2. A food and beverage tray according to claim 1 including a backstop adjoining and extending upwardly from a central area of said second edge portion to define a pair of open regions between the backstop and respective end edges of said sidewall, said open regions sized to accommodate, respectively, the thumb and index finger.
3. A food and beverage tray according to claim 2 wherein said container suport surface and said upper surface are substantially coplanar, said recess being formed by raised surfaces on either side thereof and interconnected by an arcuate rib, said backstop located opposite said rib.
4. A food and beverage tray according to claim 3 wherein said recess has a recess sidewall surrounding said container support surface, said recess sidewall formed in part by said rib and in part by said backstop.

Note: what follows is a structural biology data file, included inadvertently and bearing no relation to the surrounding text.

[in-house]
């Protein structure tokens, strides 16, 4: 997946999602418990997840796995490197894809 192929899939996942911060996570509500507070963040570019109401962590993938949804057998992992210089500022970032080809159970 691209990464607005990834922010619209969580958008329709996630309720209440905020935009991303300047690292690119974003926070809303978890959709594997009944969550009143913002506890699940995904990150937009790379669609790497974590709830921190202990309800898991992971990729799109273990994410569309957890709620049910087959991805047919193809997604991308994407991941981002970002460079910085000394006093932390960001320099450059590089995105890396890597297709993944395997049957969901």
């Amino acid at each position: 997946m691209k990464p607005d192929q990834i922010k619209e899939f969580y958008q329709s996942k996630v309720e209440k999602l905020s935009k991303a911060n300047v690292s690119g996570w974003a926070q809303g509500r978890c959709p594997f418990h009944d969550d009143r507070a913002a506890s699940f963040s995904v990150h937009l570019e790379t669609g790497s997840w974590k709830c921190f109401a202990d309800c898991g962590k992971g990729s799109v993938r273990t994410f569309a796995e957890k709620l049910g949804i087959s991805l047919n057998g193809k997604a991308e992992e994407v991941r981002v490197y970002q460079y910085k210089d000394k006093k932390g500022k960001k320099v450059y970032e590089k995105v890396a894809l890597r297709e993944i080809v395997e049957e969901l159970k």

5. A food and beverage tray according to claim 3 wherein said raised surfaces define corresponding depressions on the lower surface positioned to be engaged by the fingers positioned therealong.
6. A food and beverage tray according to claim 1 including a shoulder between said bottom and said sidewall.
7. A food and beverage tray according to claim 6 wherein said shoulder has a first web extending upwardly from said bottom and a second web parallel to the plane of said bottom, said second web formed as an extension of said raised surfaces.
8. A food and beverage tray according to claim 7 wherein said recess has a recess sidewall surrounding said container support surface, said rib being formed by first and second rib walls, said first rib wall defining a portion of said recess sidwall and said second rib wall formed as an extension of said first web.